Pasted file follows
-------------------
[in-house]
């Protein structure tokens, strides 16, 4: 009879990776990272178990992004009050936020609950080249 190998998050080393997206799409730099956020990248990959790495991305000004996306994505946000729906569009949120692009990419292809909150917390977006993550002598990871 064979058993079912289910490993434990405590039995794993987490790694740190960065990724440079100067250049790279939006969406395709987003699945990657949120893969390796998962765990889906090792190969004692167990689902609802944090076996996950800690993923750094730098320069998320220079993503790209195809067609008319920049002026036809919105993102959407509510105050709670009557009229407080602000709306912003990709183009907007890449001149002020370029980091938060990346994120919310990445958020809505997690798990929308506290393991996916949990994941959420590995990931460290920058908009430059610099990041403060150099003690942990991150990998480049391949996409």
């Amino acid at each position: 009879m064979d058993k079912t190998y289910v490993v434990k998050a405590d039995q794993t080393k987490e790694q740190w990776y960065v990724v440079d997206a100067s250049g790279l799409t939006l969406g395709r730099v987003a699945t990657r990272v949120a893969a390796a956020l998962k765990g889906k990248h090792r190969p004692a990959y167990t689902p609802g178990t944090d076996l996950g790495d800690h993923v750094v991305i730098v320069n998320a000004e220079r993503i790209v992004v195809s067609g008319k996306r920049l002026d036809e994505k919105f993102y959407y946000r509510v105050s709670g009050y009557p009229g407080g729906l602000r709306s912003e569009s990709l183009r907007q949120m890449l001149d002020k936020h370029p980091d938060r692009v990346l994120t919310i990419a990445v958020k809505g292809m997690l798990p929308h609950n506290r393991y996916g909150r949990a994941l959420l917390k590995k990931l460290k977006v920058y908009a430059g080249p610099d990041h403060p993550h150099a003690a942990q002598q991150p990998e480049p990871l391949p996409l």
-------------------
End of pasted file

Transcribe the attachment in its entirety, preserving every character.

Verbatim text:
[in-house]
């Protein structure tokens, strides 16, 4: 009879990776990272178990992004009050936020609950080249 190998998050080393997206799409730099956020990248990959790495991305000004996306994505946000729906569009949120692009990419292809909150917390977006993550002598990871 064979058993079912289910490993434990405590039995794993987490790694740190960065990724440079100067250049790279939006969406395709987003699945990657949120893969390796998962765990889906090792190969004692167990689902609802944090076996996950800690993923750094730098320069998320220079993503790209195809067609008319920049002026036809919105993102959407509510105050709670009557009229407080602000709306912003990709183009907007890449001149002020370029980091938060990346994120919310990445958020809505997690798990929308506290393991996916949990994941959420590995990931460290920058908009430059610099990041403060150099003690942990991150990998480049391949996409």
């Amino acid at each position: 009879m064979d058993k079912t190998y289910v490993v434990k998050a405590d039995q794993t080393k987490e790694q740190w990776y960065v990724v440079d997206a100067s250049g790279l799409t939006l969406g395709r730099v987003a699945t990657r990272v949120a893969a390796a956020l998962k765990g889906k990248h090792r190969p004692a990959y167990t689902p609802g178990t944090d076996l996950g790495d800690h993923v750094v991305i730098v320069n998320a000004e220079r993503i790209v992004v195809s067609g008319k996306r920049l002026d036809e994505k919105f993102y959407y946000r509510v105050s709670g009050y009557p009229g407080g729906l602000r709306s912003e569009s990709l183009r907007q949120m890449l001149d002020k936020h370029p980091d938060r692009v990346l994120t919310i990419a990445v958020k809505g292809m997690l798990p929308h609950n506290r393991y996916g909150r949990a994941l959420l917390k590995k990931l460290k977006v920058y908009a430059g080249p610099d990041h403060p993550h150099a003690a942990q002598q991150p990998e480049p990871l391949p996409l």